The Rose Center for Earth and Space is a part of the American Museum of Natural History in New York City. The Center’s complete name is The Frederick Phineas and Sandra Priest Rose Center for Earth and Space. The main entrance is located on the northern side of the museum on 81st Street near Central Park West in Manhattan‘s Upper West Side. Completed in 2000, it comprises the new Hayden Planetarium, the original of which was opened in 1935 and closed in 1997.Neil deGrasse Tyson is its director; no other directors have been appointed.
The center is an extensive reworking of the former Hayden Planetarium, whose first projector, dedicated in 1935, had 2 successors previous to the current one.
The original Hayden Planetarium was founded in 1933 with a donation by philanthropist Charles Hayden. In 1935, the Hayden Planetarium, designed by architects Trowbridge & Livingston, opened, after its construction was funded by a $650,000 loan from the Reconstruction Finance Corporation and a $150,000 donation from banker Charles Hayden of Hayden, Stone & Co. Its mission was to give the public “a more lively and sincere appreciation of the magnitude of the universe… and for the wonderful things which are daily occurring in the universe.” Joseph M. Chamberlain, hired as an assistant curator in 1952, became Chairman of the Planetarium in 1956. In 1960, a Zeiss Mark IV projector was installed, followed by a Zeiss Mark VI projector and new seats in 1997.
In January 1997, the original Hayden Planetarium was closed and demolished. In August 1999, a new, customized Zeiss Mark IX projector was installed, accompanied by a digital dome projection system that provides a 3-D visualization of the universe based on images generated in real time by a Silicon Graphics supercomputer.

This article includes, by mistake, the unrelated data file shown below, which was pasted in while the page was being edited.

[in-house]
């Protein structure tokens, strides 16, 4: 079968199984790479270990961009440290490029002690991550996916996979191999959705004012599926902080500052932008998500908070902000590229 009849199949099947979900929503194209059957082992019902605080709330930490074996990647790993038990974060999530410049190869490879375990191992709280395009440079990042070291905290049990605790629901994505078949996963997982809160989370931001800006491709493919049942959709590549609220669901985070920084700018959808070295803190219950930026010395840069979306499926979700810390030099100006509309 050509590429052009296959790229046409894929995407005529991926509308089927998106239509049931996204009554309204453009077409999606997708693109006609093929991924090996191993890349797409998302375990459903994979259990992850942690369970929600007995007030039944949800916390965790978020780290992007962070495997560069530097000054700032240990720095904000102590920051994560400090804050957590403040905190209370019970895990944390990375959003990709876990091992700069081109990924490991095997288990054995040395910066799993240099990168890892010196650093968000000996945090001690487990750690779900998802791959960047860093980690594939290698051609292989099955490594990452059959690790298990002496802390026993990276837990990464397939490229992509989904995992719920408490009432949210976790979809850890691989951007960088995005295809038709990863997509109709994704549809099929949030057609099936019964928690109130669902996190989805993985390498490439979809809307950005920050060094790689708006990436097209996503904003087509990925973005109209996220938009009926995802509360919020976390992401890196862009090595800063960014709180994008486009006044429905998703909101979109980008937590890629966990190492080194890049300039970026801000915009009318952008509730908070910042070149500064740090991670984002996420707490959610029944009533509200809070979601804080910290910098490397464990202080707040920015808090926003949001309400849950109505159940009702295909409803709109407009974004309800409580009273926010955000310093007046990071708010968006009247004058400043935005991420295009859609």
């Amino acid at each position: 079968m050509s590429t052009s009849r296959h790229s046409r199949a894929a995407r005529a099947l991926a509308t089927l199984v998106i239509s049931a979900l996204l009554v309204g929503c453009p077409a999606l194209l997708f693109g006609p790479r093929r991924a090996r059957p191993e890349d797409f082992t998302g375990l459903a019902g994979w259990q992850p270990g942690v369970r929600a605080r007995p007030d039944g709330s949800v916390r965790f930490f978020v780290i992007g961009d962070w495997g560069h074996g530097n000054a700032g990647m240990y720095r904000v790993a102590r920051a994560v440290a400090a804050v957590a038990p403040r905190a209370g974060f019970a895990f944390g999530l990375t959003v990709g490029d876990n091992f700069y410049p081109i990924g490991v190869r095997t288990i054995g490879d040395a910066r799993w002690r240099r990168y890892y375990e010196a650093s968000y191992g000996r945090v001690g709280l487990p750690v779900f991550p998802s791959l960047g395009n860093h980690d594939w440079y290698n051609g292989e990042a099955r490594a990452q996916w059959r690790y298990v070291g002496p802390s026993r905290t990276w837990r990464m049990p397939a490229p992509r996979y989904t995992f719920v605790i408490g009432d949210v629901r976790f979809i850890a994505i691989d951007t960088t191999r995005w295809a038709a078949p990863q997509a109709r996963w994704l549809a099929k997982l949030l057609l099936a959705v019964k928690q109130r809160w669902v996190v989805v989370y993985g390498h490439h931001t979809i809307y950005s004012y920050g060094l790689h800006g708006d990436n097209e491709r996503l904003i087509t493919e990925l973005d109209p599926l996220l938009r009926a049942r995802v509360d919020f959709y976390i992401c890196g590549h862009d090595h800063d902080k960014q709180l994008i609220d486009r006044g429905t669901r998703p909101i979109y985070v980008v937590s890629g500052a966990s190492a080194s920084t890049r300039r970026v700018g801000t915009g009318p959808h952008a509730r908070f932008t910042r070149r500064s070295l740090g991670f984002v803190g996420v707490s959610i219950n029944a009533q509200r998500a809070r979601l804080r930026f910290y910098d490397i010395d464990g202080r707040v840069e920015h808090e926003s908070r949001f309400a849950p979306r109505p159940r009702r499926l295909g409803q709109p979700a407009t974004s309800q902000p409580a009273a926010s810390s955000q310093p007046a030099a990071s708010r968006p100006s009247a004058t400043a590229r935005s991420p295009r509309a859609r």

On February 19, 2000, the $210 million Frederick Phineas and Sandra Priest Rose Center for Earth and Space, containing the new Hayden Planetarium, opened to the public. The Rose Center was designed by James Polshek and Todd H. Schliemann of Polshek Partnership Architects, and the exhibition design is by Ralph Appelbaum Associates.
Designed by Polshek and Todd Schliemann, the building consists of a six-story high glass cube enclosing the 87-foot (27 m) illuminated Hayden Sphere, which appears to float, although it is actually supported by truss work. Polshek has referred to this work as a “cosmic cathedral.”
The Rose Center and its adjacent plaza are both located on the north face of the Museum; the Center encloses 333,500 square feet (30,980 m2) of research, education, and exhibition spaces in addition to the Hayden Planetarium. Also located in the facility is the Department of Astrophysics, the newest academic research department in the Museum. Further, Polshek designed the 1,800-square-foot (170 m2) Weston Pavilion, a 43-foot (13 m) high transparent structure of “water white” glass along the Museum’s west facade. This structure, a small companion piece to the Rose Center, offers a new entry way to the Museum as well as opening further exhibition space for astronomically-related objects.
The exhibits highlight human connection to the cosmos along with the scale and properties of the observable universe itself. When the new Rose Center opened with a model of only eight planets, excluding what was then called planet Pluto, it resulted in a headline-making controversy.
The Hayden Planetarium (often called “The Hayden Sphere” or “The Great Sphere”) has, since 2000, been one of the two main attractions within the Rose Center. The top half of the Hayden Sphere houses the Star Theater, which uses high-resolution fulldome video to project “space shows” based on scientific visualization of current astrophysical data, in addition to a customized Zeiss Star Projector system replicating an accurate night sky as seen from Earth. The Star Theater is one of the world’s pre-eminent planetariums, which incorporates high-resolution fulldome video to create “space shows,” based in scientific visualization of current astrophysical data.
The bottom half of the Sphere is home to the Big Bang Theater, which depicts the birth of the universe in a four-minute program. The Big Bang Theater occupies the bottom half of the Hayden Sphere.
[excerpts from Wikipedia]